On August 21, 2017 a large portion of the United States will have the opportunity to witness a total eclipse (of the heart)--where the sun will disappear completely behind the moon for a few minutes.
A total eclipse has not been viewable from the United States in almost 40 years. Every US state will see some portion of the the sun disappear while 14 states will be in the path of the total eclipse. The NASA video below illustrates what will happen during this unique celestial event.
If you are a photographer and want to try to take photos of this unique event, you must have a solar filter to protect your eyes and your camera sensor--in that order. You may discover that solar filters are sold out or notice that prices are incredibly high right now. The DIY project below details how to make you own solar filter with just a few household items along with one 12"x12" solar filter sheet, which is usually much cheaper and easier to find than completed filters.
As you will see I am not a crafty person and I still managed to make this filter in about 15 minutes. I wanted to make it happen with what I could find laying around the house and I wanted to test it immediately--yeah, I am that guy. With that said, I am sure you can improve GREATLY on the process and materials in this project, but hopefully this will inspire you to try your own.
Before we start, here are a couple of warnings:
Follow the instructions on the solar filter exactly.
Never look directly into the sun or look at the sun through the viewfinder on your camera.
Never point your camera directly at the sun without some type of solar of protective filter.
Now on to the fun stuff!
12" x 12" Solar Filter Sheet for Telescopes, Binoculars, and Cameras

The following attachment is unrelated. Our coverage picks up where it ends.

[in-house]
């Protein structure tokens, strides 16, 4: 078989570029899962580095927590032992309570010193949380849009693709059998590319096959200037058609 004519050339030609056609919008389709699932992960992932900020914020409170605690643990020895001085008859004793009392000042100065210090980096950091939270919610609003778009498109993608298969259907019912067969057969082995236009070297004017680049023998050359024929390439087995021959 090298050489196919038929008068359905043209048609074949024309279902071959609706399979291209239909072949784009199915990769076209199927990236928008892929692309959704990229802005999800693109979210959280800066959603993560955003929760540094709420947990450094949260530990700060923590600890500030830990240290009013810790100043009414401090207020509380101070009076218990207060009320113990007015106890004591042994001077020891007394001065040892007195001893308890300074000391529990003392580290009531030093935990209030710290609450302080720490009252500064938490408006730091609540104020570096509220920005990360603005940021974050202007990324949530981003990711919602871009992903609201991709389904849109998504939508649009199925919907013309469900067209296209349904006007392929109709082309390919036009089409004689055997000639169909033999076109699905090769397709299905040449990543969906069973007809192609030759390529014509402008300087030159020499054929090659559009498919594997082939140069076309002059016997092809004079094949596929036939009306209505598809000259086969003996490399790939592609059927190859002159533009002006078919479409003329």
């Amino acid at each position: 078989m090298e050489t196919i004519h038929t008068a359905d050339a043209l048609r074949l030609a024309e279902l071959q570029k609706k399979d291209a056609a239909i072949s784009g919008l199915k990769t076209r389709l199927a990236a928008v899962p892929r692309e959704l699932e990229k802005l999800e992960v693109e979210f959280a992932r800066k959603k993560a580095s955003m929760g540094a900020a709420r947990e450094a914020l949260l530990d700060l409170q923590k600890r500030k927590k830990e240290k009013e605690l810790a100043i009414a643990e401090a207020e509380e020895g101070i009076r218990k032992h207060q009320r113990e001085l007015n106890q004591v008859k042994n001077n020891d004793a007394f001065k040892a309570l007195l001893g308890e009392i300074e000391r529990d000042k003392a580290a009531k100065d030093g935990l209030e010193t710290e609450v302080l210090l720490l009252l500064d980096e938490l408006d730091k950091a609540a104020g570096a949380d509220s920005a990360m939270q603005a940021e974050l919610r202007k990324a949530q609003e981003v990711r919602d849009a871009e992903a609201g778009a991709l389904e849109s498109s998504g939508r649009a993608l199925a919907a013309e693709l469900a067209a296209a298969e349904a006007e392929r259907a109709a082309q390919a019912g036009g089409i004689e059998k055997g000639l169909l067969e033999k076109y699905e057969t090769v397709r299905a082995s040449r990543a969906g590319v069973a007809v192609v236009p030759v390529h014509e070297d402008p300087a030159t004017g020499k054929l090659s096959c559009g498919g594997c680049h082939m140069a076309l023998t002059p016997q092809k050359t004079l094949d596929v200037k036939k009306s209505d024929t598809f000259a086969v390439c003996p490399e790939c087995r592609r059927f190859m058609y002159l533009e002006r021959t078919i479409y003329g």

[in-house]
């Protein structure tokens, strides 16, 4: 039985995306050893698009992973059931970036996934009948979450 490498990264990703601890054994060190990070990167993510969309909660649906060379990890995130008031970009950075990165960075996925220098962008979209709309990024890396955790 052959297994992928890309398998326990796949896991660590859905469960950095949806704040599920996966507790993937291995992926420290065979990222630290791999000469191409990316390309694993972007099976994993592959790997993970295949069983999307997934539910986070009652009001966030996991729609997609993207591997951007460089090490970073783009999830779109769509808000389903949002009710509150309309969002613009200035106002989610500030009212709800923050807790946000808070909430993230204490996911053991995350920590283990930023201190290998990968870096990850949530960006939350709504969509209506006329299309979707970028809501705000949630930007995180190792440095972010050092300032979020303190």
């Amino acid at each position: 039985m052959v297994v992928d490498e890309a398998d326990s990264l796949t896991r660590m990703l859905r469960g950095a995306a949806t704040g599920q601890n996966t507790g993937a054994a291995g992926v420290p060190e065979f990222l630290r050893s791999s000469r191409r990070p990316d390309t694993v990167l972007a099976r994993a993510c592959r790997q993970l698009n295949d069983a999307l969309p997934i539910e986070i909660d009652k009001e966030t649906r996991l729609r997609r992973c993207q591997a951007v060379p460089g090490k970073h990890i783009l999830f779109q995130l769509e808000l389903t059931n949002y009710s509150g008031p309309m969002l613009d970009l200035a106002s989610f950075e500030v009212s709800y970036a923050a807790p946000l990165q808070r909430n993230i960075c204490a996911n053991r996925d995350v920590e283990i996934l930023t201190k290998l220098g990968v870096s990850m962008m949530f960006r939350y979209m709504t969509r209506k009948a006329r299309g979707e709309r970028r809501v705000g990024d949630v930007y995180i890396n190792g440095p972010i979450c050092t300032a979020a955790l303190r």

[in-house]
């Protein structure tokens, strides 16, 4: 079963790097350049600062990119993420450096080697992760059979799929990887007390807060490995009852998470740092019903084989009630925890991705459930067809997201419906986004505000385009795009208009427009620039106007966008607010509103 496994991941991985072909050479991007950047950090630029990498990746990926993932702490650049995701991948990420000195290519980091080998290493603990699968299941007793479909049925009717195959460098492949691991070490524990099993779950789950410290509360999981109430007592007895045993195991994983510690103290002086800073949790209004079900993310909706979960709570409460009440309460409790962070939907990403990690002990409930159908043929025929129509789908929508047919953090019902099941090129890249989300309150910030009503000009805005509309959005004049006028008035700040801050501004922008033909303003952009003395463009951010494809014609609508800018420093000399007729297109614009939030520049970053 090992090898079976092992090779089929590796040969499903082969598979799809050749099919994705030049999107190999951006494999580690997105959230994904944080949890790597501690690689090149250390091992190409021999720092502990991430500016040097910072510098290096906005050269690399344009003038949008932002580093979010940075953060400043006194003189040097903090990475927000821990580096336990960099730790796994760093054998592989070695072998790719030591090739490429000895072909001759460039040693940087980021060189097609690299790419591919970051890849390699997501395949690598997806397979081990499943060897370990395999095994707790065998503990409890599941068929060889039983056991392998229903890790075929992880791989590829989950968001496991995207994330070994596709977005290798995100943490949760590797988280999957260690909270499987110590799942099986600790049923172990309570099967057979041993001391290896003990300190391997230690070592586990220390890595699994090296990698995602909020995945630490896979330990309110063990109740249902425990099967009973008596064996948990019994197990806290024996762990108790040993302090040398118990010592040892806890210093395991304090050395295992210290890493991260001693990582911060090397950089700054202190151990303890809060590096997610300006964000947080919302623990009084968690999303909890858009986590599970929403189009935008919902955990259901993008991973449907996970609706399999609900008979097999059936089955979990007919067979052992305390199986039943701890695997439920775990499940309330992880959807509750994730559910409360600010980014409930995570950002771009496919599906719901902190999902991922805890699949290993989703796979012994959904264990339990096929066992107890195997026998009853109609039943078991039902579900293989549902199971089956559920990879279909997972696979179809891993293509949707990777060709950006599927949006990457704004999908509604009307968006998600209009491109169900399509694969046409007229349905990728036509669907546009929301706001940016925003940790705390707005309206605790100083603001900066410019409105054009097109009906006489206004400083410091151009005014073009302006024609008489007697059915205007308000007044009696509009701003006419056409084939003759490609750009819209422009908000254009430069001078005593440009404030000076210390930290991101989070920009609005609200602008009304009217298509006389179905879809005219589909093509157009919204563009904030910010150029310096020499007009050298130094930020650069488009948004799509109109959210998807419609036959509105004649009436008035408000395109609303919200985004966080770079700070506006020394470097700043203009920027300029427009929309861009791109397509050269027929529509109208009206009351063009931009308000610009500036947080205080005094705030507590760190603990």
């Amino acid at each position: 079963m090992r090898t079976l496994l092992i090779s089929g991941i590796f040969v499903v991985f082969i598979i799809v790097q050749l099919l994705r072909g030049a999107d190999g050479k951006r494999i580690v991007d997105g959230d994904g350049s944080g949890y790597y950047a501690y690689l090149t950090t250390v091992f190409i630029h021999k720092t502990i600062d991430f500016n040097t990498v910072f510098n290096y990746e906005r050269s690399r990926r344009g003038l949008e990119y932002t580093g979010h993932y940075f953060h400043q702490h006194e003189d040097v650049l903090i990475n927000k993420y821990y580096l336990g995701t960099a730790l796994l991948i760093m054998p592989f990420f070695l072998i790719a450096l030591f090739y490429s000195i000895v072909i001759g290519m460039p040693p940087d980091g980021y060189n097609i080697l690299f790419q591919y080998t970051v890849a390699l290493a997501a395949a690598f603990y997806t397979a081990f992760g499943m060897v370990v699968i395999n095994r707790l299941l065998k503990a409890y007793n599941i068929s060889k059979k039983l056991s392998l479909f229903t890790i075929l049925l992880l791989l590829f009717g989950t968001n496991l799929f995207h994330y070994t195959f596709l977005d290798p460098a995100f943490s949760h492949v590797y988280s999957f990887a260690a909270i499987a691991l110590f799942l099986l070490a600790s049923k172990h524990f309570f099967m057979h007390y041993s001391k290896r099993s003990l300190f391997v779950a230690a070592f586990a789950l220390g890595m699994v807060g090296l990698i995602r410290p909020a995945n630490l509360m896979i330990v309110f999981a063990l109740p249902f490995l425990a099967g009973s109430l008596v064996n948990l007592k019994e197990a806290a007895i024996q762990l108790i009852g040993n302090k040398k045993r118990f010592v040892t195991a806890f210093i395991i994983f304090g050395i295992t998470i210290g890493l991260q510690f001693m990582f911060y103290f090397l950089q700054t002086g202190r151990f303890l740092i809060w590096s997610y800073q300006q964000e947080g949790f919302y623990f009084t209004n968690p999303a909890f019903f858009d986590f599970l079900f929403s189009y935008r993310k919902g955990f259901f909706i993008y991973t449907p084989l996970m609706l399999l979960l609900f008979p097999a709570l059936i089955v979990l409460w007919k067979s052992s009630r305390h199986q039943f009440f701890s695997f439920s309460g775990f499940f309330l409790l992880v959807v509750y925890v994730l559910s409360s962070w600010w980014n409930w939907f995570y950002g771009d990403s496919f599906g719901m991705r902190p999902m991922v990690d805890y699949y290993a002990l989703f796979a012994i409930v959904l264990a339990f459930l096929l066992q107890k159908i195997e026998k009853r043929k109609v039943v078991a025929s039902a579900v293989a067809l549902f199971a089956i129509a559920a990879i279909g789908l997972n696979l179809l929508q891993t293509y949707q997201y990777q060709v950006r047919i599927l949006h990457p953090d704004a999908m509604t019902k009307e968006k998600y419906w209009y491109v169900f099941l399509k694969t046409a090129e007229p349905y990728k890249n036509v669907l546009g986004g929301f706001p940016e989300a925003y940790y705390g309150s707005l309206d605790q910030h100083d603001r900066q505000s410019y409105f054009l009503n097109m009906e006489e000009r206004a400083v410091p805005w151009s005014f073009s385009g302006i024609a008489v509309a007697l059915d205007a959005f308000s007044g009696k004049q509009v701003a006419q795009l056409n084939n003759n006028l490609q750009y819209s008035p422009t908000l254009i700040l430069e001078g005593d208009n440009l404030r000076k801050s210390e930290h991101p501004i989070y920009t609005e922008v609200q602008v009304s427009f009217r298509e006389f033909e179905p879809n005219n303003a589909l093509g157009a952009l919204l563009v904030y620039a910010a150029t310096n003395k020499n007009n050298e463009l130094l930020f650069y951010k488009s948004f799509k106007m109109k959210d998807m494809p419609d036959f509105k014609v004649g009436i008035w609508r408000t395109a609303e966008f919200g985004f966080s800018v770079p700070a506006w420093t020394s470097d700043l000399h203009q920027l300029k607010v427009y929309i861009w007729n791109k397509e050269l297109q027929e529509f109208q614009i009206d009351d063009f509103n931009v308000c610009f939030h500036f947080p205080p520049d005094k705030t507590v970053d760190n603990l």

Tape (I used black gaffers tape because style is really important for me)
Cardboard tube with a diameter that is slightly larger than your lens diameter
Scissors (reindeer safety scissors I use are optional)
Find a cardboard tube with a diameter that is slightly larger than the lens you will be using. I am using a Canon 70-200mm lens for solar photography which has a diameter of about 3.5 inches. I was determined to use something I could find in my house, and stumbled upon a Morton Salt box that was just about right. A poster tube or mailing tube could also work.
Remove the wrapper and cut our the ends of the tube. This was quite easy with the salt container. Then cut the cardboard tube so it fits 3-4 inches down over your lens. You just need it to stay on snuggly and not interfere with your focus ring. I advise cutting it a bit longer to start since you can always trim it down later if needed.
Test to see if the tube fits snuggly over your lens while not interfering with functionality. I felt like my tube was a little too tight, so I sliced it and used gaffers tape to make the diameter a bit larger. Now we are doing some DIY crafting up in here! Make a final check on your lens before moving to the next step.
Carefully open up the 12"x12" solar filter sheet you received from Amazon or whatever other location you use to hustle up solar filters. While mine came from Amazon, Thousand Oaks Optical was the supplier. Make sure to follow the handling directions on the packaging exactly--including warnings, surface care, and protecting unused material. Note that the silver side of the filter faces the sun.